They are so rare now, that thieves regularly seek them out. When I lived in Aarhus in the 80s the city was restoring a Renaissance house. The work took months and they began by digging up the Renaissance courtyard and piled up the granite pavers in one corner. When it came time to relay them the workers noticed that the pile was much smaller than it was when they began. The site was secured when there were no workers there, so they had to do some sleuthing to figure out where the stones were disappearing to. Finally one day on their lunch break they noticed a little old man at the pile with his bicycle that had a basket. He stooped down and grabbed a few stones and threw them in the basket and cycled home. They followed him and found most of the courtyard in a pile in his backyard,...

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  5. Aha! Multiple mysteries solved! I trust you know EXACTLY where those pavers went to, Jeff? I promise not to tell...
    I wonder if they haven't come up with a new method of producing these, however? I swear I saw some places where there were mounds that looked freshly minted. But I've been wrong before (a long time ago, of course. And I was under the influence)...

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  6. Nice textures to see on your German garden photos, especially from the land of colored concrete (that modern, real-world budgets constrain me to use). The moss is something to see, for these sun-bleached eyes!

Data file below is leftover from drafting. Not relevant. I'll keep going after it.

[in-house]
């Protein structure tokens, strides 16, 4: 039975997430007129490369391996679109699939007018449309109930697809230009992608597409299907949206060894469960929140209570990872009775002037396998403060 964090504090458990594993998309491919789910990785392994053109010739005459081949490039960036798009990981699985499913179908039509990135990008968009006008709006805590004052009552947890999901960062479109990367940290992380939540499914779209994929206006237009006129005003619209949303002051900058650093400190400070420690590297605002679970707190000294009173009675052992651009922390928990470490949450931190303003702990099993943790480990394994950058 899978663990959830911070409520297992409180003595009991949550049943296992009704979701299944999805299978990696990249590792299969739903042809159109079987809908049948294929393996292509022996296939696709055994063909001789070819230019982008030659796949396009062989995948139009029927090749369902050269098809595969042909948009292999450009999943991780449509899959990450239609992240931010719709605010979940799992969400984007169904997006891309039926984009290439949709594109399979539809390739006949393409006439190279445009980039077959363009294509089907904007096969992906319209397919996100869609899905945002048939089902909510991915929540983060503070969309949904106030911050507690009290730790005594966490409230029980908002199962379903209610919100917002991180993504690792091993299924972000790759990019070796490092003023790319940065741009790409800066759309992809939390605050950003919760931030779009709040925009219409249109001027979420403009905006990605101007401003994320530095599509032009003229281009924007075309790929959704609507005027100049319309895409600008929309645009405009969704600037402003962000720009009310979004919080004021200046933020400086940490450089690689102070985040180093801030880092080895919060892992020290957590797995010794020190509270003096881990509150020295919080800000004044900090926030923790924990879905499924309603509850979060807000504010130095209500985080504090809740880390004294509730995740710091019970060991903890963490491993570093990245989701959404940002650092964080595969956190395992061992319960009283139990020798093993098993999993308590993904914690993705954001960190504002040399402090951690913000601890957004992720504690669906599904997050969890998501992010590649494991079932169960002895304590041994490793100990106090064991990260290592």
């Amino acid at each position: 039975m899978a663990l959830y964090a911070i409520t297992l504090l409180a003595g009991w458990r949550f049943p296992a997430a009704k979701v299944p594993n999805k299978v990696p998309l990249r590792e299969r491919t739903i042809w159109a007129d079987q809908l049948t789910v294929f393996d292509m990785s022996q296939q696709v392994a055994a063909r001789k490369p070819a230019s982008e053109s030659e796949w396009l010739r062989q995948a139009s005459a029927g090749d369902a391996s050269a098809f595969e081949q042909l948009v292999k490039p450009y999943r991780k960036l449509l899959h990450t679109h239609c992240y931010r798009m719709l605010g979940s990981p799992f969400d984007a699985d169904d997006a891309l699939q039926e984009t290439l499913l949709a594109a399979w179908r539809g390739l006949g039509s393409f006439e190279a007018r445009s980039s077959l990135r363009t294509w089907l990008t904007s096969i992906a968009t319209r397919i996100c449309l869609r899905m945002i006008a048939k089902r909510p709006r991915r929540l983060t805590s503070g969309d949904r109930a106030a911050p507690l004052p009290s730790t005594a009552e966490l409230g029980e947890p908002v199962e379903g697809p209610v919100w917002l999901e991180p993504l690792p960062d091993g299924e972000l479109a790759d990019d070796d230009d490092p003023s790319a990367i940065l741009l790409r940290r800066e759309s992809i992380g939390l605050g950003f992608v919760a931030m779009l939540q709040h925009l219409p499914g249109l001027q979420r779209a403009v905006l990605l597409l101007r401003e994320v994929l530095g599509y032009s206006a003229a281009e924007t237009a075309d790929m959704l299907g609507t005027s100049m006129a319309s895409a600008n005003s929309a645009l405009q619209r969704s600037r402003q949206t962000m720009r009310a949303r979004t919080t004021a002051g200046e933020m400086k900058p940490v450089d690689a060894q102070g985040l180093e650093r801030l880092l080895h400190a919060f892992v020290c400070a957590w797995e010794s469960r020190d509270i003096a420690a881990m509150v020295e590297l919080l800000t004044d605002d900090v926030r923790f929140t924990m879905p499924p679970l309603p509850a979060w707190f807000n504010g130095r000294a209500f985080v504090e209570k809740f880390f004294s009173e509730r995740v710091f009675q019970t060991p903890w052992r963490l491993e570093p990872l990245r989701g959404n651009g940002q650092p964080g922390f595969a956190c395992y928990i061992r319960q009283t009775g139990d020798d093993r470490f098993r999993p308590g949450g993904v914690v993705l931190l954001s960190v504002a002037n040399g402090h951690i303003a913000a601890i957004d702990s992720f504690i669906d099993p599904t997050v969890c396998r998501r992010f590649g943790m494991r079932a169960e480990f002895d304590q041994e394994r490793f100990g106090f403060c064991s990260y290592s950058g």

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  7. All of our streets within the city limits of Pittsburgh used to be large paving bricks or Belgian block, a very hard limestone. The paving is mostly still there underneath the asphalt, and when the streets are ground down to be re-paved, the old paving comes to light for a few days, only to be covered up by a fresh layer of asphalt. These old pavements used to absorb precipitation that now runs directly into our over-taxed hundred year-old sewer system, causing a lot of problems. There's a lot to be said for stone and brick pavements: They are not petroleum by products, they are beautiful, they require skill to lay, but can be taken apart and reassembled, or recycled, and they slow speeding drivers.